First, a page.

The Walking Dud
I recently got caught up on the Walking Dead now that the second season went on Netflix and the premiere of the third. Friends of mine have sung the show’s praises and carried on about the lethality involved between likeable characters and the murderous plot.
I am not impressed. Sorry.
I fully intend to complete the rest of this review with FULL SPOILERS, just so you know. However, I have to forewarn that I am doing something that breaks one of my own cardinal rules – I have no knowledge, absolute zero, of the Walking Dead comic/graphic novels. Please pardon this transgression.
I’m disappointed. Perhaps the show had been built up, but the show falls flat on several points for me. Now that there’s been a separation between the group with Rick and Andrea, the writing is also separated between melodrama and on-the-nose scripting.
Anytime Lori is onscreen, I’m finding the show nearly unwatchable. The re-hashing of her decision to cohabitate with Shane after the outbreak was overdone too many times, plus her character is unpleasant down to the core. People – better yet CHARACTERS – do forgive and forget, even and especially during trying circumstances. I think there were three different sets of conversations where the topic was broached between Rick & Lori and resolved. Yet, this is still a sore source that’s keeping these characters from being a happy family unit. Its poor and unrealistic characterization. Every time Lori & Rick are onscreen now, there’s the same stinkface on each of their mugs. Drawing out this mistake is a poor choice and uninteresting. THAT’s a television sin.
The new offshoot with Andrea is interesting, especially the character of Michonne adds a mysterious element the show needs. I loved the zombie pets she carried around with her, but that device deserved another display of how that tactic worked amongst a herd. Wouldn’t you rather have seen Michonne and Andrea creeping across a meadow with the zombie pets serving as a camo/smoke screen – the intensity of terror and the anticipation of getting caught or discovered by a particularly disgusting deadhead than the wasted potential the most current displayed by having those two get decapitated with very little reason as to why they became agitated and started to give away the ladies’ position?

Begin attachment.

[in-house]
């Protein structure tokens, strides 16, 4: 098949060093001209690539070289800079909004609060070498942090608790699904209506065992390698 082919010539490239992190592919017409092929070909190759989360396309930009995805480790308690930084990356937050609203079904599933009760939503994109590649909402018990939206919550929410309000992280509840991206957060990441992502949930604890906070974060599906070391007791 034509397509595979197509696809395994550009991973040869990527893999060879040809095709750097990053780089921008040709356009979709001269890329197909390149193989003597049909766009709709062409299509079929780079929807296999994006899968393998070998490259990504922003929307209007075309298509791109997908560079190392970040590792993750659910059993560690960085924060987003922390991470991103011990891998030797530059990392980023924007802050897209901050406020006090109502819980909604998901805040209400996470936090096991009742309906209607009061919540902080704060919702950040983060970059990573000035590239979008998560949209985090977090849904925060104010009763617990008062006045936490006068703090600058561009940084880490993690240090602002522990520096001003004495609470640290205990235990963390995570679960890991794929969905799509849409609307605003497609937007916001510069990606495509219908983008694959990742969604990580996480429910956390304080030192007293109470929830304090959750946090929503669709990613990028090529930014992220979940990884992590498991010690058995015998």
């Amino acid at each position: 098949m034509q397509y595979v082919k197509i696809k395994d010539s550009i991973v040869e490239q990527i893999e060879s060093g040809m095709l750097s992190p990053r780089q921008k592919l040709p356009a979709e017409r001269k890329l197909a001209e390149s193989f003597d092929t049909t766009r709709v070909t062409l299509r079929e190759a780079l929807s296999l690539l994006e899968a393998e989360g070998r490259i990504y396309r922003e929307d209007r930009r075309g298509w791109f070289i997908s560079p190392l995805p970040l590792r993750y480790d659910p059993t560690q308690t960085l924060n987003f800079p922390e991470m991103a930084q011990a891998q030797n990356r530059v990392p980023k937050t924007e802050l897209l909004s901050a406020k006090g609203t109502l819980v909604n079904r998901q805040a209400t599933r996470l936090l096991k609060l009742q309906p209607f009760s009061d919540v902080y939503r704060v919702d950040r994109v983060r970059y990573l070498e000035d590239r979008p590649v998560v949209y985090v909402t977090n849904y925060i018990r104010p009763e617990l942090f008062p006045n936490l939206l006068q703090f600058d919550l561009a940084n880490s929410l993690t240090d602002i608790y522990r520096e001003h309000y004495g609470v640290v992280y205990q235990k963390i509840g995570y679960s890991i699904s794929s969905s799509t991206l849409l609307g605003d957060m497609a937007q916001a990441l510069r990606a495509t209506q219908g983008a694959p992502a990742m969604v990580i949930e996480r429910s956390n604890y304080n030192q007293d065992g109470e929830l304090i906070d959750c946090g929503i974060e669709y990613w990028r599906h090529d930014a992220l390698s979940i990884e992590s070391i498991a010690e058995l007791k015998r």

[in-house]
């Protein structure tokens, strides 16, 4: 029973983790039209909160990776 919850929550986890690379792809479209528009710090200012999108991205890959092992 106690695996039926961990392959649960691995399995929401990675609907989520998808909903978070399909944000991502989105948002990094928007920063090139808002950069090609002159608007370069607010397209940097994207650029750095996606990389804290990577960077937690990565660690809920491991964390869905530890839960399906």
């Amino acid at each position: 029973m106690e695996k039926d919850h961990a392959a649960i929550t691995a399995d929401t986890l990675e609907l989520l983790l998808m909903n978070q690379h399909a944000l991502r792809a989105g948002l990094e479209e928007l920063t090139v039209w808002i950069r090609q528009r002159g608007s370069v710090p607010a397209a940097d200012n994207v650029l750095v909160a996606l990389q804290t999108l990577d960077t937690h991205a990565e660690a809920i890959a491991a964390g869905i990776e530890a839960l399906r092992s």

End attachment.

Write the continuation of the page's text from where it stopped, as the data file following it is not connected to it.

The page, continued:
Also, the new “bad guy” Governor is full of tired writing and characterization. Yes, we get it. He’s a power-hungry redneck despot that shouldn’t be trusted. Do we need to see him ambiguously staring at an aquarium collection of zedheads? Do we need to have the same conversation three times where the “imprisoned” ladies ask for their weapons with a curt response that asks them to stay? Its all too on-the-nose, we get the point already, we didn’t trust the guy before we saw him do really awful things.
The show does do things well on the visual spectrum. All of the dead look fantastic. Their world looks and feels like a post-apocalyptic Georgia. With every and any scene, there is a solid amount of tension that zombies are somewhere out there and could show up to interrupt at any time. Those are solid. I’d say the show does the undead proud.
The living, however, are horrific. Rick’s struggle between good and right was getting tired towards the end of last season, but his crossover to being exactly like Shane was both predictable and stupid. I hate Lori, let me say that again. Dale was the heart and soul of the group and his death was important, but the situations with him & Andrea and Rick, Shane & Lori pushed the show beyond drama to melodrama and approaching soap opera.
I plan on continuing along, but the world of the Walking Dead needs some new blood. There’s loads of potential there – everything going on within the prison can be great – but I fear that the show will get bogged down in pissing match squabbles based on human inadequacies. If the zombies win, from what I’ve seen so far, that’s really the best outcome imaginable.